Ambulance calls concentrate in urban areas and form patterns of spatial co-occurrence: in Section 3
we show how the spatial distribution of calls to emergency services is highly skewed, with a large fraction of activity being concentrated in major urban centers. Furthermore, there are strong patterns in terms of how incident types spatially co-occur. For instance,overdose/poisoning cases are highly correlated across geographies with convulsions/seizures and unconscious/fainting incidents. On the other hand breathing problems tend to correlated more with chest pain complaints and sick person cases.
Higher regional levels of deprivation imply higher volumes of ambulance calls: In Section 4.3 characterize geographic areas using various socio-economic indicators accessed through open government datasets, including we scores of geographic regions (noble_measuring_2006). We find that breathing problems, chest pain and psychiatric/suicide related incidents are more common in areas with higher crime rates and lower income levels.
Daytime population levels are a better predictor of ambulance calls than residential population: In Section 4.2 we define a variable to estimate daytime population levels. This is the sum of the number of workers at an area, younger (below 16 year old) and older (above 65 year old). We describe the stark differences between the spatial-distribution of daytime and residential populations showing how the former yields a much higher correlation score (pearson’s vs ) with the total number of calls in an area and is key to explaining variations for a set of incidents types including traumatic/injuries and uconscious/fainting.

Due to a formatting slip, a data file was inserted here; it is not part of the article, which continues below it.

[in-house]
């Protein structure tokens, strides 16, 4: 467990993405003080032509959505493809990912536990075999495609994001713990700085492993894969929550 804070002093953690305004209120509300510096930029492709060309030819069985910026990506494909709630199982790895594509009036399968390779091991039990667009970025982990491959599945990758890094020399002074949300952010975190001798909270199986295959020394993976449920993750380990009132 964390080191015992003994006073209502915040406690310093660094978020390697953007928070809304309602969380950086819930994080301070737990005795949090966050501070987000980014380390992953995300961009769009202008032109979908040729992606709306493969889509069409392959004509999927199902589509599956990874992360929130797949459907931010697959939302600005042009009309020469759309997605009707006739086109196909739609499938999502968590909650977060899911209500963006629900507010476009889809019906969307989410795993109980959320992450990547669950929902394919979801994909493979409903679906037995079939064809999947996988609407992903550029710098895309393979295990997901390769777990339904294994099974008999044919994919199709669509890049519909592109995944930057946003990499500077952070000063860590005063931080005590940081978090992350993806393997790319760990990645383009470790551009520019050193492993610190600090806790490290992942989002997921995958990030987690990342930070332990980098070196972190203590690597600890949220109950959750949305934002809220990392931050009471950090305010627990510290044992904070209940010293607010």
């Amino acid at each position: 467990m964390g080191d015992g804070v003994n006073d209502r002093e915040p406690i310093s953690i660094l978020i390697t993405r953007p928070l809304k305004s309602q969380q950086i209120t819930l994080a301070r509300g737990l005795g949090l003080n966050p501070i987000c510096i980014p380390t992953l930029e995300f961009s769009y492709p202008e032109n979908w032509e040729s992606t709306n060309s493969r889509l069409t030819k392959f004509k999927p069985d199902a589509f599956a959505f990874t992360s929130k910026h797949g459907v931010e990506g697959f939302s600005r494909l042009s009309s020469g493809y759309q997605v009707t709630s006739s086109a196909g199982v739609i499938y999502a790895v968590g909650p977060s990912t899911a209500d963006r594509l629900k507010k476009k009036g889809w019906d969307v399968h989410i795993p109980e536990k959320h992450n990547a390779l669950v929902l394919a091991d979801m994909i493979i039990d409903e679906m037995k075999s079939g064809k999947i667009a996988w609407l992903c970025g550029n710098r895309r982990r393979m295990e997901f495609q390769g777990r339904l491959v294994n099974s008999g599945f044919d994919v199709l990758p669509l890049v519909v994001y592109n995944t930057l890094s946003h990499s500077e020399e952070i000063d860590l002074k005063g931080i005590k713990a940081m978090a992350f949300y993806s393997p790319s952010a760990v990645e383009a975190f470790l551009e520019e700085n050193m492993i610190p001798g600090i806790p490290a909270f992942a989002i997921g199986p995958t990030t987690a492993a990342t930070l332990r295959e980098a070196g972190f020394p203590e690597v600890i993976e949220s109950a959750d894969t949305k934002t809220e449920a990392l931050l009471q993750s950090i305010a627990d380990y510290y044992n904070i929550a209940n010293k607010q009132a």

Foursquare activity patterns at urban regions contribute to better predictions in ambulance calls for an area: Finally, in Section 5 we formulate a prediction task where our goal becomes to combine the various information sources discussed above and assess their relative importance in predicting the number of ambulance calls at an area. Daytime population levels are the most significant factor in explaining variations in ambulance calls, followed by the index of multiple deprivation for an area and foursquare check-in activity. The importance of each variable however, depends on the type of incident considered. Daytime population level best explain high number in falls and traumatic injuries whereas calls at areas with increased levels of unconscious/fainting and overdose/poisoning incidents are best approximated using check-in frequencies from location-based service Foursquare. The service proves to be a useful proxy of population activity at Food and Nightlife places.